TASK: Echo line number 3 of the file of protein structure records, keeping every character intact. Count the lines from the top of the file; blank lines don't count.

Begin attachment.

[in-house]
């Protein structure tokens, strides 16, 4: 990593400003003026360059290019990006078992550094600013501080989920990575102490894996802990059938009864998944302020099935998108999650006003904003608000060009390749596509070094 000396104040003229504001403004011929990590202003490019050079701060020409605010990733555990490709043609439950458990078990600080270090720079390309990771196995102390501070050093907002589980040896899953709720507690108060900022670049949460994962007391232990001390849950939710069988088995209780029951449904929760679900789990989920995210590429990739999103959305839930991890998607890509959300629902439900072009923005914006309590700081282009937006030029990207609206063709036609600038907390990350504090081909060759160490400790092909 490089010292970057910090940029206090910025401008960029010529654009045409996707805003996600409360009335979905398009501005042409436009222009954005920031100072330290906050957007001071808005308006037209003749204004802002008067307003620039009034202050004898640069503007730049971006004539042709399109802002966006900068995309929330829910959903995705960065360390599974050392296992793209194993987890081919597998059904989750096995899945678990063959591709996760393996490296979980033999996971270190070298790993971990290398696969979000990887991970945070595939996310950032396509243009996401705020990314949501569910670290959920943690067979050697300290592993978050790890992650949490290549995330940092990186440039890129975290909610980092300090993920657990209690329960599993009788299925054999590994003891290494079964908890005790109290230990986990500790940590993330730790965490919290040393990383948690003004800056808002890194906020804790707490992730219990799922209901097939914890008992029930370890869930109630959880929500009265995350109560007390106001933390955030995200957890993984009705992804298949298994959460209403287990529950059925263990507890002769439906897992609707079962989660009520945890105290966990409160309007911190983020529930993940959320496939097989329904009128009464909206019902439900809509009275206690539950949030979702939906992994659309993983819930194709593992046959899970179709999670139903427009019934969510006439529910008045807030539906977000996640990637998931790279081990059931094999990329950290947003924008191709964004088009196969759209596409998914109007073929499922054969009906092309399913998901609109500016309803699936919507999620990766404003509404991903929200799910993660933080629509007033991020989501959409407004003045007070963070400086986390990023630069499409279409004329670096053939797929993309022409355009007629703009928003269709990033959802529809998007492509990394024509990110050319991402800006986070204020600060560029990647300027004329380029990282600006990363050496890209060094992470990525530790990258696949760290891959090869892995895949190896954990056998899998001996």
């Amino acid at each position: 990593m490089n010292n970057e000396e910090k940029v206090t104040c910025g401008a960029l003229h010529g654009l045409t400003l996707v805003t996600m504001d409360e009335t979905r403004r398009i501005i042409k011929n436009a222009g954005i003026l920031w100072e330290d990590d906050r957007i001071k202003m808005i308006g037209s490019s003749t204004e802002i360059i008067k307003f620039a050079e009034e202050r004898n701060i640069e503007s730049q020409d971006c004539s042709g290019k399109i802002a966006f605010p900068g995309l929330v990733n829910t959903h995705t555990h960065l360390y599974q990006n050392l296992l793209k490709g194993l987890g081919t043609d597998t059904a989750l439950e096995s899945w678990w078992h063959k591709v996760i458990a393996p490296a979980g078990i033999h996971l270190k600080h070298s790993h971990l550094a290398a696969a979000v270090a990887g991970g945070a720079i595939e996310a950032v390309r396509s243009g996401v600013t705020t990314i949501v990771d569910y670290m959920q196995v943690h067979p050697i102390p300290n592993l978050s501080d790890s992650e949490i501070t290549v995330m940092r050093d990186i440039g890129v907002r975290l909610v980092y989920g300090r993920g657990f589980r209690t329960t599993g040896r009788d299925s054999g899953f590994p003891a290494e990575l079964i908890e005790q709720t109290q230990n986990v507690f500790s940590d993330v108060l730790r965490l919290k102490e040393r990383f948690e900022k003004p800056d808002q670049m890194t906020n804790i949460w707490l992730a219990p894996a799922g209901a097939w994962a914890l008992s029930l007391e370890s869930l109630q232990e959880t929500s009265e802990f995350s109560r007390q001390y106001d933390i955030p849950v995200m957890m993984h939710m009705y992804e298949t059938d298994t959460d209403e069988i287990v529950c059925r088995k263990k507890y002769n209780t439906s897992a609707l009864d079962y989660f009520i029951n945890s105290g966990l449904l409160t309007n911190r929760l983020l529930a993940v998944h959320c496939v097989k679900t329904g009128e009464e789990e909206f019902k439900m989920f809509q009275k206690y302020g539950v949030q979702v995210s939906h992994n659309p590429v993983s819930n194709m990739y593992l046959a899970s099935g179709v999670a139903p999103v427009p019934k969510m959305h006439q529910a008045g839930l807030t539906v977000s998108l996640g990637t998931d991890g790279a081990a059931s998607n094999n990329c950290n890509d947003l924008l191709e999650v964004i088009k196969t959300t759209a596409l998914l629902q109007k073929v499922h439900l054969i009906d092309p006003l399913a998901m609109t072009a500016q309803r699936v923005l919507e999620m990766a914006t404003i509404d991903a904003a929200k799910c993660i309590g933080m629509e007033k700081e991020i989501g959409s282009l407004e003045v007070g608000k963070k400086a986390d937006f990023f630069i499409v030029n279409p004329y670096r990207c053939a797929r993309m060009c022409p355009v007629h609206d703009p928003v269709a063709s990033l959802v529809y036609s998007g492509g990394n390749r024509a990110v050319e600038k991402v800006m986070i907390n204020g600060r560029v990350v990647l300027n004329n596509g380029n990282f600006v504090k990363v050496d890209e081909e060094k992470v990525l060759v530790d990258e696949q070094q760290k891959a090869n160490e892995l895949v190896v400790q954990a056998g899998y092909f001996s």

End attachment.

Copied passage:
């Amino acid at each position: 990593m490089n010292n970057e000396e910090k940029v206090t104040c910025g401008a960029l003229h010529g654009l045409t400003l996707v805003t996600m504001d409360e009335t979905r403004r398009i501005i042409k011929n436009a222009g954005i003026l920031w100072e330290d990590d906050r957007i001071k202003m808005i308006g037209s490019s003749t204004e802002i360059i008067k307003f620039a050079e009034e202050r004898n701060i640069e503007s730049q020409d971006c004539s042709g290019k399109i802002a966006f605010p900068g995309l929330v990733n829910t959903h995705t555990h960065l360390y599974q990006n050392l296992l793209k490709g194993l987890g081919t043609d597998t059904a989750l439950e096995s899945w678990w078992h063959k591709v996760i458990a393996p490296a979980g078990i033999h996971l270190k600080h070298s790993h971990l550094a290398a696969a979000v270090a990887g991970g945070a720079i595939e996310a950032v390309r396509s243009g996401v600013t705020t990314i949501v990771d569910y670290m959920q196995v943690h067979p050697i102390p300290n592993l978050s501080d790890s992650e949490i501070t290549v995330m940092r050093d990186i440039g890129v907002r975290l909610v980092y989920g300090r993920g657990f589980r209690t329960t599993g040896r009788d299925s054999g899953f590994p003891a290494e990575l079964i908890e005790q709720t109290q230990n986990v507690f500790s940590d993330v108060l730790r965490l919290k102490e040393r990383f948690e900022k003004p800056d808002q670049m890194t906020n804790i949460w707490l992730a219990p894996a799922g209901a097939w994962a914890l008992s029930l007391e370890s869930l109630q232990e959880t929500s009265e802990f995350s109560r007390q001390y106001d933390i955030p849950v995200m957890m993984h939710m009705y992804e298949t059938d298994t959460d209403e069988i287990v529950c059925r088995k263990k507890y002769n209780t439906s897992a609707l009864d079962y989660f009520i029951n945890s105290g966990l449904l409160t309007n911190r929760l983020l529930a993940v998944h959320c496939v097989k679900t329904g009128e009464e789990e909206f019902k439900m989920f809509q009275k206690y302020g539950v949030q979702v995210s939906h992994n659309p590429v993983s819930n194709m990739y593992l046959a899970s099935g179709v999670a139903p999103v427009p019934k969510m959305h006439q529910a008045g839930l807030t539906v977000s998108l996640g990637t998931d991890g790279a081990a059931s998607n094999n990329c950290n890509d947003l924008l191709e999650v964004i088009k196969t959300t759209a596409l998914l629902q109007k073929v499922h439900l054969i009906d092309p006003l399913a998901m609109t072009a500016q309803r699936v923005l919507e999620m990766a914006t404003i509404d991903a904003a929200k799910c993660i309590g933080m629509e007033k700081e991020i989501g959409s282009l407004e003045v007070g608000k963070k400086a986390d937006f990023f630069i499409v030029n279409p004329y670096r990207c053939a797929r993309m060009c022409p355009v007629h609206d703009p928003v269709a063709s990033l959802v529809y036609s998007g492509g990394n390749r024509a990110v050319e600038k991402v800006m986070i907390n204020g600060r560029v990350v990647l300027n004329n596509g380029n990282f600006v504090k990363v050496d890209e081909e060094k992470v990525l060759v530790d990258e696949q070094q760290k891959a090869n160490e892995l895949v190896v400790q954990a056998g899998y092909f001996s």